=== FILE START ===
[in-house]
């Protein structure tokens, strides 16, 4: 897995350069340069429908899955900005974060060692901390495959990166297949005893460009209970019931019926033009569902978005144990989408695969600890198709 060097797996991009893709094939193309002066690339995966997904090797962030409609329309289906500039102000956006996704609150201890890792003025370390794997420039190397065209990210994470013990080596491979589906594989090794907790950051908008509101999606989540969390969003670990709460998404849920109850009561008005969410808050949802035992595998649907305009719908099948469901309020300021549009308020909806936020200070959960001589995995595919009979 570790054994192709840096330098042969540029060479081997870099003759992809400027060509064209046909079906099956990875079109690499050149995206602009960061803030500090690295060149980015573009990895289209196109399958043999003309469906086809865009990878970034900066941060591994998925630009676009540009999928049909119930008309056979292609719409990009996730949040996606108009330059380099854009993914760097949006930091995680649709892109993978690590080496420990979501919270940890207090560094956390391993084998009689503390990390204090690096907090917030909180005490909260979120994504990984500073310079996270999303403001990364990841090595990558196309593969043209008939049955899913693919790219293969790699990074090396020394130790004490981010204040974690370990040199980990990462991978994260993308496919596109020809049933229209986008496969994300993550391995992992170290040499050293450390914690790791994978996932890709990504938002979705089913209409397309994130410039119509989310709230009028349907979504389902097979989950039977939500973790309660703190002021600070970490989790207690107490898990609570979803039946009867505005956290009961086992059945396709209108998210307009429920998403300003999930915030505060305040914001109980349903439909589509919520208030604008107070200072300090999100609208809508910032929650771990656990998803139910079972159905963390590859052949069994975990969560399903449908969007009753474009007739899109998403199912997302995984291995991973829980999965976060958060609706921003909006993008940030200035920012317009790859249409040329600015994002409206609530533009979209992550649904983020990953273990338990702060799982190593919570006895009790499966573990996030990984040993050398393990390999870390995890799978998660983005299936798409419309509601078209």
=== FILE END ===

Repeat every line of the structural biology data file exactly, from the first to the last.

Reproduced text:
[in-house]
């Protein structure tokens, strides 16, 4: 897995350069340069429908899955900005974060060692901390495959990166297949005893460009209970019931019926033009569902978005144990989408695969600890198709 060097797996991009893709094939193309002066690339995966997904090797962030409609329309289906500039102000956006996704609150201890890792003025370390794997420039190397065209990210994470013990080596491979589906594989090794907790950051908008509101999606989540969390969003670990709460998404849920109850009561008005969410808050949802035992595998649907305009719908099948469901309020300021549009308020909806936020200070959960001589995995595919009979 570790054994192709840096330098042969540029060479081997870099003759992809400027060509064209046909079906099956990875079109690499050149995206602009960061803030500090690295060149980015573009990895289209196109399958043999003309469906086809865009990878970034900066941060591994998925630009676009540009999928049909119930008309056979292609719409990009996730949040996606108009330059380099854009993914760097949006930091995680649709892109993978690590080496420990979501919270940890207090560094956390391993084998009689503390990390204090690096907090917030909180005490909260979120994504990984500073310079996270999303403001990364990841090595990558196309593969043209008939049955899913693919790219293969790699990074090396020394130790004490981010204040974690370990040199980990990462991978994260993308496919596109020809049933229209986008496969994300993550391995992992170290040499050293450390914690790791994978996932890709990504938002979705089913209409397309994130410039119509989310709230009028349907979504389902097979989950039977939500973790309660703190002021600070970490989790207690107490898990609570979803039946009867505005956290009961086992059945396709209108998210307009429920998403300003999930915030505060305040914001109980349903439909589509919520208030604008107070200072300090999100609208809508910032929650771990656990998803139910079972159905963390590859052949069994975990969560399903449908969007009753474009007739899109998403199912997302995984291995991973829980999965976060958060609706921003909006993008940030200035920012317009790859249409040329600015994002409206609530533009979209992550649904983020990953273990338990702060799982190593919570006895009790499966573990996030990984040993050398393990390999870390995890799978998660983005299936798409419309509601078209």